Renew the Soil, Revive the Earth


With Closed Loop Systems, Jacob Fox ’16 is turning organic waste into a regenerative solution.


Topsoil is in trouble. Jacob Fox ’16 estimates that between farming and the built environment, “we have degraded over 60 percent of our global topsoil. And there are not many ways of replenishing that.” Beyond its utility for growing crops, the top 12 inches of earth is the site of organic activity with incalculable ecological benefits — filtering air and water, managing pollution and flooding, sequestering carbon and regulating the climate. As the World Wildlife Fund reports, sustainable land use can alleviate the impacts of agriculture and livestock, “preventing soil degradation and erosion and the loss of valuable land to desertification.” Fox, cofounder and CEO of Geneva, N.Y.-based Closed Loop Systems (CLS), says the challenge that comes with many sustainable solutions “is that they are only partial solutions.”

“Imagine,” he says, “if one day you threw 100 percent of your garbage in one bin, and that bin was taken to a local composting facility and turned into soil.” That soil, in turn, could be used to retain stormwater or aid in bioremediation at superfund and brown-field sites. This is the regenerative cycle that Fox envisioned when he realized that food waste is not only “the single largest piece of the municipal waste stream” but “a very valuable resource.”

Fox first started investigating waste solutions as a public policy major and sociology minor at HWS. He connected with John Hicks ’59, who owns Organix Green Industries, a large-scale vermiculture facility in nearby Seneca Castle, N.Y., where vegetable waste from local farms is broken down by worms and microbes into rich, fertile humus. After graduation — and a few months in Europe for professional soccer trials — Fox joined the company and soon realized he could apply the vermicomposting model to any food waste and “tie it all together in a holistic ‘closed loop system.’”

In 2017, Fox pitched the City of Geneva on a facility to help solve food waste challenges and divert waste from landfills. By late 2018, he had founded CLS with Hicks and Jim and Mike Nardozzi, who own Nardozzi Paving and Construction in Geneva. Together, the group has experience with vermicomposting as well as construction expertise and logistical capacity.

Fox sees Geneva as an ideal location to “disrupt” the waste management industry. Between the abundance of local farms and the large landfills within a 15-mile radius, CLS can offer soil and liquid amendments to farmers, mitigate the environmental impact of landfills, and work with local researchers to study soil health, carbon sequestration, bioremediation and the Soil Food Web.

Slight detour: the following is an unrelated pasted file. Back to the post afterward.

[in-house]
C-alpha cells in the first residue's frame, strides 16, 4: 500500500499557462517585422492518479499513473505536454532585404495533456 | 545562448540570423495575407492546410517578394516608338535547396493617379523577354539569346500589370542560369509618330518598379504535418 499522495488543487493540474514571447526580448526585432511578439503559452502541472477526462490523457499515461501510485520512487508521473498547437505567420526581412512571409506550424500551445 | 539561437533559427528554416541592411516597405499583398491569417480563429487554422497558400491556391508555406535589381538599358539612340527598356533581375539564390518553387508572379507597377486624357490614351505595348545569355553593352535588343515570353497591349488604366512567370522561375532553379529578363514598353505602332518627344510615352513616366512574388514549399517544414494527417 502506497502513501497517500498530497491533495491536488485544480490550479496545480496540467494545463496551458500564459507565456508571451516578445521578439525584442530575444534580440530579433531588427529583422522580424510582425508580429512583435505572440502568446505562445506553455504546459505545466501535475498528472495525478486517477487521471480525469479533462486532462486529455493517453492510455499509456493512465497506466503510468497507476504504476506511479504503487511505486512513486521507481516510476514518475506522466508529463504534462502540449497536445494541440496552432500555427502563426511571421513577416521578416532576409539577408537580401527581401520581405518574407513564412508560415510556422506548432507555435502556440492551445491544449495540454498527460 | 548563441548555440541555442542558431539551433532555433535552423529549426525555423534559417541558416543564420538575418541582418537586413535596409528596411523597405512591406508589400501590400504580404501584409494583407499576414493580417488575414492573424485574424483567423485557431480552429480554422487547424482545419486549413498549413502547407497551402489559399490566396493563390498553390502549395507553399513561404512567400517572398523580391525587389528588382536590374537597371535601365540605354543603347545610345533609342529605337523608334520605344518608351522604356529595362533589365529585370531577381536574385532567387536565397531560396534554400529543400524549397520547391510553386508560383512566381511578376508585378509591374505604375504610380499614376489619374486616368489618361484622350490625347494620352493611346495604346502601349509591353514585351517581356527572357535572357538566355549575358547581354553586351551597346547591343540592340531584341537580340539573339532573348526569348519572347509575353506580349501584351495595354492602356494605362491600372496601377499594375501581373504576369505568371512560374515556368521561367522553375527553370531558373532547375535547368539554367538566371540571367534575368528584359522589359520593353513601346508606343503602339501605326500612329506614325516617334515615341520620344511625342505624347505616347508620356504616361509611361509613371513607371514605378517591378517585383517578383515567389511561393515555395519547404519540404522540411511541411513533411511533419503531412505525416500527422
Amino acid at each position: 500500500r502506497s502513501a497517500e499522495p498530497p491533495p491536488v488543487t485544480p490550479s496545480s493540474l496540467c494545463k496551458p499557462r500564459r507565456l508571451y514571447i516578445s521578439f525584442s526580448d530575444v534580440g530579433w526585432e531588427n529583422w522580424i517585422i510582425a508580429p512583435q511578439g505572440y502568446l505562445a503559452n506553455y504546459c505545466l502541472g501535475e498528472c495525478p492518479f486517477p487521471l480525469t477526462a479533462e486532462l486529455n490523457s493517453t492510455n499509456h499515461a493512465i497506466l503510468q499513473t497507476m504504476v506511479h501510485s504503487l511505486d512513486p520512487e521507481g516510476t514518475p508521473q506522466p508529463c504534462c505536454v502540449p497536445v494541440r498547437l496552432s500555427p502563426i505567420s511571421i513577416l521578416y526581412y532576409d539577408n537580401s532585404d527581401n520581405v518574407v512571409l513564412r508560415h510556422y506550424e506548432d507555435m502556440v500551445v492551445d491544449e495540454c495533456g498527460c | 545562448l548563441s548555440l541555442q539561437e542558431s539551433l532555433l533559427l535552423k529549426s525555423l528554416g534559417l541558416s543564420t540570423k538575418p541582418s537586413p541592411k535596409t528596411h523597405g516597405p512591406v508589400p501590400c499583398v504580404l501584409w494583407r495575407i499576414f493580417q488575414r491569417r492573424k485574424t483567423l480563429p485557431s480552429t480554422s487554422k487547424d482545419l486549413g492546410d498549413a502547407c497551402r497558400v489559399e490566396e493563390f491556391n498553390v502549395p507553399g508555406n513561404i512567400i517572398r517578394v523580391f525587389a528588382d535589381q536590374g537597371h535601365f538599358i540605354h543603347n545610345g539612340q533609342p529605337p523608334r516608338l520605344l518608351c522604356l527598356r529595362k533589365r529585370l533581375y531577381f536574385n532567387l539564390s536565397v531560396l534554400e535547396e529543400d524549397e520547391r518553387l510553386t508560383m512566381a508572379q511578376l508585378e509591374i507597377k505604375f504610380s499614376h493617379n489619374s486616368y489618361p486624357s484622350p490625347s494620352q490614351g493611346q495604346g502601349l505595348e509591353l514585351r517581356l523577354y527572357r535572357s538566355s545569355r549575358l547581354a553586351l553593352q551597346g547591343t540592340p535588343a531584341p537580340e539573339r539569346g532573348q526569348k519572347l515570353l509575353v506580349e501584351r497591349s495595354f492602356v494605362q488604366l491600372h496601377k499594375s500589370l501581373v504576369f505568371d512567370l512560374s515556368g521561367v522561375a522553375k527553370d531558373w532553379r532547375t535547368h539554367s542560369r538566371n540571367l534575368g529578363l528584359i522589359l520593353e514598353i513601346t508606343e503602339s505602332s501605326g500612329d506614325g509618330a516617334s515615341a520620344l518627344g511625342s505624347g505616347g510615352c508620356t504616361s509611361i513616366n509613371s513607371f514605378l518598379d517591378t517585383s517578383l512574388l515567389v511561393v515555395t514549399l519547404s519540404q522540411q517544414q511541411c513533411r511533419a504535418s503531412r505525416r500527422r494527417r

After securing nearly $500,000 through state and county grants on behalf of the city, CLS opened the Geneva Resource Recovery Park in early 2021. The new facility is a waste management hub, where for a small annual fee, city and town residents can bring food and yard waste for vermicomposting. Soon CLS will expand its services with a recycling and disposal drop-off area. Metal, construction and demolition debris, bottles and cans, cardboard, landfill materials — the company plans to take it all. With a “pay-as-you-throw” system, residents only pay for the garbage they produce, giving Genevans “the opportunity to save money and divert their waste,” Fox says. A few months later, CLS customers can take home the compost that their organic waste has produced.

With an eye toward statewide growth, the company has already secured a grant to build a facility in Cortland, and Fox says they plan to build seven more by 2024. In addition to replicating the Geneva model in other communities, CLS has designed an agricultural model that would “handle manure and other farm waste, while also providing soil regeneration for the farm,” Fox explains. Similar facilities are planned for industrial clients with large waste streams, such as food processors, breweries and livestock operations. CLS also has designs to handle biodegradable waste from dining facilities and grounds maintenance at institutions like hospitals and colleges.

For Fox, the more attention paid to what’s going on beneath our feet, the better. “Soil carbon sequestration is our best chance to solve climate change,” he says. “All of our policies currently revolve around renewable energy, and that’s a problem. Solar, wind, industrial carbon capture and other technocratic climate solutions won’t solve our soil erosion and water pollution problems. We can have all the energy we want, but we will be doomed if our soil is gone.”